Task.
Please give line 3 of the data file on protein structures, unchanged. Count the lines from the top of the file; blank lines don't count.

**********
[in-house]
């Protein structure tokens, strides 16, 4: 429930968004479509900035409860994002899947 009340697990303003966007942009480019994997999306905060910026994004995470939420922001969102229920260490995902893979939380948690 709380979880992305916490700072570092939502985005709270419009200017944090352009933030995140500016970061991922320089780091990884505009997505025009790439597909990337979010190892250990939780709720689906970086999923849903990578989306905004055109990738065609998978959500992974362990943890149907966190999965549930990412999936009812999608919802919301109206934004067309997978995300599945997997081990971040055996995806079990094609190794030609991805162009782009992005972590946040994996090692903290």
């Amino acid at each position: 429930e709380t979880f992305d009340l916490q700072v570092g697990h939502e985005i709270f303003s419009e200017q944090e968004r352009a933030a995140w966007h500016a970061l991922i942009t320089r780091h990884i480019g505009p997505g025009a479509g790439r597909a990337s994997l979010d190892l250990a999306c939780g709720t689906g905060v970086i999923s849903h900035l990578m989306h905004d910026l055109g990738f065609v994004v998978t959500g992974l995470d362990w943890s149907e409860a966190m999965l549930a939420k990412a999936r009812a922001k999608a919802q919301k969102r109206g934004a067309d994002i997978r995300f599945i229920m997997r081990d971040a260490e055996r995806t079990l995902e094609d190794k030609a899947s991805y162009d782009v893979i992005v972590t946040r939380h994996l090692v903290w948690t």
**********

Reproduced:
């Amino acid at each position: 429930e709380t979880f992305d009340l916490q700072v570092g697990h939502e985005i709270f303003s419009e200017q944090e968004r352009a933030a995140w966007h500016a970061l991922i942009t320089r780091h990884i480019g505009p997505g025009a479509g790439r597909a990337s994997l979010d190892l250990a999306c939780g709720t689906g905060v970086i999923s849903h900035l990578m989306h905004d910026l055109g990738f065609v994004v998978t959500g992974l995470d362990w943890s149907e409860a966190m999965l549930a939420k990412a999936r009812a922001k999608a919802q919301k969102r109206g934004a067309d994002i997978r995300f599945i229920m997997r081990d971040a260490e055996r995806t079990l995902e094609d190794k030609a899947s991805y162009d782009v893979i992005v972590t946040r939380h994996l090692v903290w948690t």